Kilimanjaro was shrouded in a thick fog as we said farewell to Amboseli (with the top down, as our mission today was traveling, not game driving). We had time to stop and look at a couple of hyenas taking a snooze after a long night of scavenging. We drove through the Ghost Camp (a.k.a.
We passed through the park gate, where brightly-dressed Maasai women called out, “Hi!” repeatedly and tried to thrust beaded necklaces and bracelets through our open windows. We proceeded through a series of ramshackle towns on our way to the Tanzanian border, stopping at a large curio shop to use the bathroom and fill out our Kenyan immigration forms. At the border we stopped to go through passport control on the Kenyan side (I was really tempted to take a picture of the sign that said, “Do not take photographs around here”), then drove about a hundred yards across the border and went through passport control again on the Tanzanian side. The souvenir vendors were pretty obnoxious, but they are forbidden from coming within a certain distance of the immigration buildings. We had to wait in line for quite some time inside the crowded, sweltering building. Then we said farewell to Tonnie (who we will see again in
As we drove out of Arusha, we passed numerous coffee plantations; they grow a local variety of coffee called Robusta. Renny told us a bit about
We passed through a beautiful lush landscape en route to Tarangire. Renny pointed out a long, straight, paved road disappearing into the hazy hills and explained that it had been build by the Japanese to provide a smooth tourism route between Tarangire and Ngorongoro. He jokingly called it “the best road in
Game viewing would prove to be difficult in Tarangire because the recent heavy rains had resulted in an explosion of thick, chest-high grass. Renny warned us that we wouldn’t be seeing many of the short-grass grazers like zebra, wildebeest, and gazelles and it would be harder to spot predators and snakes. Our first new sighting was a young male Dik-dik, one of the smallest of the gazelle species, looking decidely cartoonish as it stood wide-eyed and watchful in the middle of the road. We also saw our first impalas - several bachelor males hanging out with a warthog.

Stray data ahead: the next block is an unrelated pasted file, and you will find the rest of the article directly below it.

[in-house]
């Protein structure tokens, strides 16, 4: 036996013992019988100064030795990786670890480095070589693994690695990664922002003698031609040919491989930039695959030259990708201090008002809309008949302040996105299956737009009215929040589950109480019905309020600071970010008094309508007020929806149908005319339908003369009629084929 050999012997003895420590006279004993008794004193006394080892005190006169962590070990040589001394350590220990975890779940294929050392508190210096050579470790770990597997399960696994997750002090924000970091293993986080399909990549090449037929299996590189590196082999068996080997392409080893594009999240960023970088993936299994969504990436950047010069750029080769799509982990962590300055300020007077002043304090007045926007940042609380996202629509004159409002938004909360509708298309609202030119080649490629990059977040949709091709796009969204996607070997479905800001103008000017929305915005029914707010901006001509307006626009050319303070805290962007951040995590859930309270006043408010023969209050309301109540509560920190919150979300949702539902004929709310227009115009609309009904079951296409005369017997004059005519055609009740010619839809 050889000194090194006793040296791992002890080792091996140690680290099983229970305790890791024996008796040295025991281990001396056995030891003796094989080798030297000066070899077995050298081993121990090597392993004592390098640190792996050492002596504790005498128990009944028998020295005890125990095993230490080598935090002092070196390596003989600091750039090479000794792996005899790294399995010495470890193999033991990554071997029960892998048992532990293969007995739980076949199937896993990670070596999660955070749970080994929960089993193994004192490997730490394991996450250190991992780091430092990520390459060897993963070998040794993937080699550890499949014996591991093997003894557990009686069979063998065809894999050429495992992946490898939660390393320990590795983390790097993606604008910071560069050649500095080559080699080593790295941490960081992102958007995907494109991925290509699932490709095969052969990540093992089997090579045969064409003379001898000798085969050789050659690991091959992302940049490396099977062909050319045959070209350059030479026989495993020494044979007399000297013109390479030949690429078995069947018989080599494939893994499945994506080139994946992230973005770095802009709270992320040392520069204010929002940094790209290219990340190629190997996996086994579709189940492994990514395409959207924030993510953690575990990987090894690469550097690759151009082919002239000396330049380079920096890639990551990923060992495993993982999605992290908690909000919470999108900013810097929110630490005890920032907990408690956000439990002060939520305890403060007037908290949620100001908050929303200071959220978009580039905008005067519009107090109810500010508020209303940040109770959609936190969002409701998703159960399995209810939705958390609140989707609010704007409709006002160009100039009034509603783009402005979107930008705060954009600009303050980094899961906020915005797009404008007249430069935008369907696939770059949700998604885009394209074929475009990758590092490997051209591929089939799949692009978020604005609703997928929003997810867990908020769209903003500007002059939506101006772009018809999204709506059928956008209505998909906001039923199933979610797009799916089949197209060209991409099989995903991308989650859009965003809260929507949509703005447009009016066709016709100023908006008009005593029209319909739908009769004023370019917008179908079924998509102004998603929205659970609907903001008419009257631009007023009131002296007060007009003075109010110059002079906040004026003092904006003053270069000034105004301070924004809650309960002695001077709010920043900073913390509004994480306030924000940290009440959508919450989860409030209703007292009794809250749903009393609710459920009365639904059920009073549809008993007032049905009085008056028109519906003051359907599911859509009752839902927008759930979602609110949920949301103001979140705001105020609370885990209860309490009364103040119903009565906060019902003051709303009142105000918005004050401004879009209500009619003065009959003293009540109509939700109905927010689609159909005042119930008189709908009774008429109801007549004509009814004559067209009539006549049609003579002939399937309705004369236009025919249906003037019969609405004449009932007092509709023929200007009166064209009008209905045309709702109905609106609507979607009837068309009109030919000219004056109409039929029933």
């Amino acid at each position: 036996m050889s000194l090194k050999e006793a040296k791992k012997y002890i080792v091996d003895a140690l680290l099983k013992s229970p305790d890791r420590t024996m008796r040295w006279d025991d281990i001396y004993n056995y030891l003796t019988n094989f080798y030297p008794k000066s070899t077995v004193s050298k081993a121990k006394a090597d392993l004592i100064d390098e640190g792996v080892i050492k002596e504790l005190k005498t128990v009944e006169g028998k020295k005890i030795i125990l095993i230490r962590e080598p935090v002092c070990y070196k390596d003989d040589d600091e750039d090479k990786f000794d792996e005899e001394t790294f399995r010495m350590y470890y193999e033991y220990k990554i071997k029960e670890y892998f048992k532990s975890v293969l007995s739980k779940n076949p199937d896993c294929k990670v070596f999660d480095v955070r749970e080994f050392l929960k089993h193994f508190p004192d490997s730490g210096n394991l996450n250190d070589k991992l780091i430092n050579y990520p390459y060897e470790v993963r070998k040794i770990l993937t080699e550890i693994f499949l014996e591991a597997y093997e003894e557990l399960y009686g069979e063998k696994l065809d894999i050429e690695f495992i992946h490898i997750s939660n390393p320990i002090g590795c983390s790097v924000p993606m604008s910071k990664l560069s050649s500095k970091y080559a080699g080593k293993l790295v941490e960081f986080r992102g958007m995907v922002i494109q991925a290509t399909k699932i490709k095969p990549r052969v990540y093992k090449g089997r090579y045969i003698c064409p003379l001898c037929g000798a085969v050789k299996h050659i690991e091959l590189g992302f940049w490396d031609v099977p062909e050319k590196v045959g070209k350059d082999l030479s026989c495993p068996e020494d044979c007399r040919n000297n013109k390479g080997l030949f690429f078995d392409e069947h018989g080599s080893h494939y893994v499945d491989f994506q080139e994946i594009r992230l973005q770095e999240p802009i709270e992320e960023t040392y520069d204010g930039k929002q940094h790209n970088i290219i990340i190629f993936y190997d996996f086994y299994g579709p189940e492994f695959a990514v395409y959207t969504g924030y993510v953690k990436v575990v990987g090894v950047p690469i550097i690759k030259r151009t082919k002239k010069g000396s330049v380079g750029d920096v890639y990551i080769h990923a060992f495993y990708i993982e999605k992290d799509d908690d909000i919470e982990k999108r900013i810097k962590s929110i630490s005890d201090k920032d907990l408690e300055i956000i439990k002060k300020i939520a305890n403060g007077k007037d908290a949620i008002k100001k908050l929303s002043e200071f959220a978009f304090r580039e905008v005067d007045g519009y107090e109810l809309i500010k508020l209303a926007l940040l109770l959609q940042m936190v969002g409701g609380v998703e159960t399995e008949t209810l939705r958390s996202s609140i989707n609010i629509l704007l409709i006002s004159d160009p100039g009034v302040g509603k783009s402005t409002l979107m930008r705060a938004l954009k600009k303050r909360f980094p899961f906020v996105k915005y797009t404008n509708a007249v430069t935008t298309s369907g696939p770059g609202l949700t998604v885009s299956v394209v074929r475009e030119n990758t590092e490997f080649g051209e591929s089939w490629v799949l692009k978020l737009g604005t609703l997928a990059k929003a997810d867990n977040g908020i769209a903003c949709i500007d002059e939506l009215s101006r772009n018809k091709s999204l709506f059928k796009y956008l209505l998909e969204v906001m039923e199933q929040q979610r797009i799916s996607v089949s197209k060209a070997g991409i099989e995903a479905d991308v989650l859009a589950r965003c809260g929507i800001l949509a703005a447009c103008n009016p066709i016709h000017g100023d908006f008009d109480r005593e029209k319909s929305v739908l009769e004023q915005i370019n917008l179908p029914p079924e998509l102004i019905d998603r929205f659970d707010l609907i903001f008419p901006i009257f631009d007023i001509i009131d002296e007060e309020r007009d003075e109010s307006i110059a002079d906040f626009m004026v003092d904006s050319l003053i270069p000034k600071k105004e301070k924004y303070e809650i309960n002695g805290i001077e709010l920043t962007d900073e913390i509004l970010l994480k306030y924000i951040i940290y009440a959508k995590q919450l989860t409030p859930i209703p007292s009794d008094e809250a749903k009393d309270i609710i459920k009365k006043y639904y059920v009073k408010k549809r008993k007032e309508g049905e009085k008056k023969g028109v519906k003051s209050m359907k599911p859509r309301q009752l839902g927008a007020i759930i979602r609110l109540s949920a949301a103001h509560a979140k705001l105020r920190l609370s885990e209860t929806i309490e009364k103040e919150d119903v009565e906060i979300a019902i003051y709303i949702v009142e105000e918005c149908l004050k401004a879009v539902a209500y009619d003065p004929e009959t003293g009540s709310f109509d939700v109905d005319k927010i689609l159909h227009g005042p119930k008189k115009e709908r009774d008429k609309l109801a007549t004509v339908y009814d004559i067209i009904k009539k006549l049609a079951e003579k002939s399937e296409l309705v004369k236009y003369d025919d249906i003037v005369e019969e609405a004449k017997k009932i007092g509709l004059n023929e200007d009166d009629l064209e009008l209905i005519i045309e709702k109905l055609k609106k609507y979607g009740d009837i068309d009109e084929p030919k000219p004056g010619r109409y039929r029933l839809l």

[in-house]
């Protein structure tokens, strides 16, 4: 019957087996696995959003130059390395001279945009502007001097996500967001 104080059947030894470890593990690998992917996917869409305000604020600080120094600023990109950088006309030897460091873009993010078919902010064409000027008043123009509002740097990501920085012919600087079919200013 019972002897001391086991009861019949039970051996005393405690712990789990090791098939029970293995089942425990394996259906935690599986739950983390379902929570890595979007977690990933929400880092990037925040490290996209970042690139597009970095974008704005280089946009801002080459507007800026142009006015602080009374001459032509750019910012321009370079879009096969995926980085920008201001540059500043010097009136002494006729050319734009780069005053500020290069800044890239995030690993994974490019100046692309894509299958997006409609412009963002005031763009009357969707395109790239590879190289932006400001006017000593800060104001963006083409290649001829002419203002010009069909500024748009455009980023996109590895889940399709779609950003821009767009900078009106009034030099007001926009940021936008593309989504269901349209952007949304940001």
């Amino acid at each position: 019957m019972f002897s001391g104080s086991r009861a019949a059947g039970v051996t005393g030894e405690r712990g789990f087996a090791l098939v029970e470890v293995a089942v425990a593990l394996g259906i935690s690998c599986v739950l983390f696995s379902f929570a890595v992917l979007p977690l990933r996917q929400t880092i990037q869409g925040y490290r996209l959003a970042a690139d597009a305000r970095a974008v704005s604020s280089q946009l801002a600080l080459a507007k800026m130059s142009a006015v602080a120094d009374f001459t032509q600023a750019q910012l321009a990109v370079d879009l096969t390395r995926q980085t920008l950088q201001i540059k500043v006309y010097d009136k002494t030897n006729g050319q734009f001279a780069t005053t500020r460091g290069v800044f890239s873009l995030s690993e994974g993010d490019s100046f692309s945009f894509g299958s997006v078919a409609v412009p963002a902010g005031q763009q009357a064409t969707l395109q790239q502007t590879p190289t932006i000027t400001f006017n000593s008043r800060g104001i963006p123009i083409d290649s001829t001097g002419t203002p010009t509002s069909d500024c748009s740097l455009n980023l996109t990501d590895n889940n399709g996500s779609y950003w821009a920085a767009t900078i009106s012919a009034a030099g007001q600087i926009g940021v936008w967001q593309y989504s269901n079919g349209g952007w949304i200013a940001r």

We watched several elephants browsing in the marshy grasses along the
My bird list grew rapidly as we continued into the park: Ring-necked dove, Speckled Mousebird, White-headed Buffalo Weaver, Magpie Shrike, Gray Hornbill, Woodland Kingfisher, Ashy Starling. The road was almost impassable in spots, which made jotting down bird names quite a difficult task!
Tarangire National Park covers 1,000 square miles and is home to a laundry list of Africa's most dangerous snakes - Black Adders, Green Mambas, Tree Pythons, Cobras, Black Mambas (which will "kill you in seven steps" and are the most dangerous because they move so fast), and the dreaded Boomslang, whose venom is the most deadly, but is fortunately quite shy.
We crossed several dry riverbeds, driving through deep sand, and finally had our sighting of the day – two pairs of black-backed jackals, which trotted right up to our trucks. They were gorgeous animals, their coats gleaming in the late afternoon sun. They looked at us curiously for several minutes before continuing on down the riverbed. We saw a tree laden with weaver-bird nests, a large harem of impala watched over by a regal-looking male, and two more warthogs (the official comedians of the African plains).
Finally, after nearly ten hours on the road, we arrived at Tarangire Sopa Lodge. The cavernous main building resembles an elephant’s head and the rooms are built to look like large Maasai huts. Our room was not nearly as nice as at Amboseli Serena lodge. For one thing we had two double beds instead of a single king, and the bathroom was aged and a bit on the grimy side. We did have a nice balcony overlooking the pool and surrounding woodlands – I figured a leopard was probably out there somewhere, watching us. We saw a funny small rodent-like animal crouching on the roof and later determined that it was a Rock Hyrax, which is the closest living relative of elephants. We had seen something jumping around in the trees at night at Amboseli (not a monkey) and Renny figured that it was probably a Tree Hyrax or a Bushbaby. The hyrax are quite cute – they look like a cross between a squirrel and a koala bear.
We had forty-five minutes to clean up before our safari briefing at 7:15. It had been a long, hot drive so I was very happy to take a refreshing shower. We met the group for drinks (courtesy of Micato) in a private room in the main building and after downing two large vodka tonics I felt much better. Renny gave an overview of the